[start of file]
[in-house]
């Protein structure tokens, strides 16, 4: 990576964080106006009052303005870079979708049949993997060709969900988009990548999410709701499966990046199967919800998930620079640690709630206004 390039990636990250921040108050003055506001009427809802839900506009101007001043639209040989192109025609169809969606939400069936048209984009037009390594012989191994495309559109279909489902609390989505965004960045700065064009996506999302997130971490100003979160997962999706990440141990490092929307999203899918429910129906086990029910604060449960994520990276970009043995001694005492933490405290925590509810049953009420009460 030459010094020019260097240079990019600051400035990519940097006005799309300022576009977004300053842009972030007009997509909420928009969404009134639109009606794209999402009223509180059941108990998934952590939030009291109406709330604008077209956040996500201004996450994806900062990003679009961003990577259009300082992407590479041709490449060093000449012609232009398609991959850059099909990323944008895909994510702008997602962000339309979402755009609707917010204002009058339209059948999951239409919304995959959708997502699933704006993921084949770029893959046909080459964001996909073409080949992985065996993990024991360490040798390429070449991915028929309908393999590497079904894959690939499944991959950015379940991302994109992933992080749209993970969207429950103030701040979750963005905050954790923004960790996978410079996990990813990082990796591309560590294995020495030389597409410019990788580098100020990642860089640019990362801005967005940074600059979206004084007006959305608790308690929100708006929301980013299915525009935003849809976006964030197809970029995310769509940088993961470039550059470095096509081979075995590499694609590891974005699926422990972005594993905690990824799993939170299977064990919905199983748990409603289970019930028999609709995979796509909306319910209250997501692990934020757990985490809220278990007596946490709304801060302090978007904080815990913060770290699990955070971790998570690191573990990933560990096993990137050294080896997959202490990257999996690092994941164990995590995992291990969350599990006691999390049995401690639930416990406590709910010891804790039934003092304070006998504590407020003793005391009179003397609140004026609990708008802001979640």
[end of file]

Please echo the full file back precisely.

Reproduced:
[in-house]
């Protein structure tokens, strides 16, 4: 990576964080106006009052303005870079979708049949993997060709969900988009990548999410709701499966990046199967919800998930620079640690709630206004 390039990636990250921040108050003055506001009427809802839900506009101007001043639209040989192109025609169809969606939400069936048209984009037009390594012989191994495309559109279909489902609390989505965004960045700065064009996506999302997130971490100003979160997962999706990440141990490092929307999203899918429910129906086990029910604060449960994520990276970009043995001694005492933490405290925590509810049953009420009460 030459010094020019260097240079990019600051400035990519940097006005799309300022576009977004300053842009972030007009997509909420928009969404009134639109009606794209999402009223509180059941108990998934952590939030009291109406709330604008077209956040996500201004996450994806900062990003679009961003990577259009300082992407590479041709490449060093000449012609232009398609991959850059099909990323944008895909994510702008997602962000339309979402755009609707917010204002009058339209059948999951239409919304995959959708997502699933704006993921084949770029893959046909080459964001996909073409080949992985065996993990024991360490040798390429070449991915028929309908393999590497079904894959690939499944991959950015379940991302994109992933992080749209993970969207429950103030701040979750963005905050954790923004960790996978410079996990990813990082990796591309560590294995020495030389597409410019990788580098100020990642860089640019990362801005967005940074600059979206004084007006959305608790308690929100708006929301980013299915525009935003849809976006964030197809970029995310769509940088993961470039550059470095096509081979075995590499694609590891974005699926422990972005594993905690990824799993939170299977064990919905199983748990409603289970019930028999609709995979796509909306319910209250997501692990934020757990985490809220278990007596946490709304801060302090978007904080815990913060770290699990955070971790998570690191573990990933560990096993990137050294080896997959202490990257999996690092994941164990995590995992291990969350599990006691999390049995401690639930416990406590709910010891804790039934003092304070006998504590407020003793005391009179003397609140004026609990708008802001979640």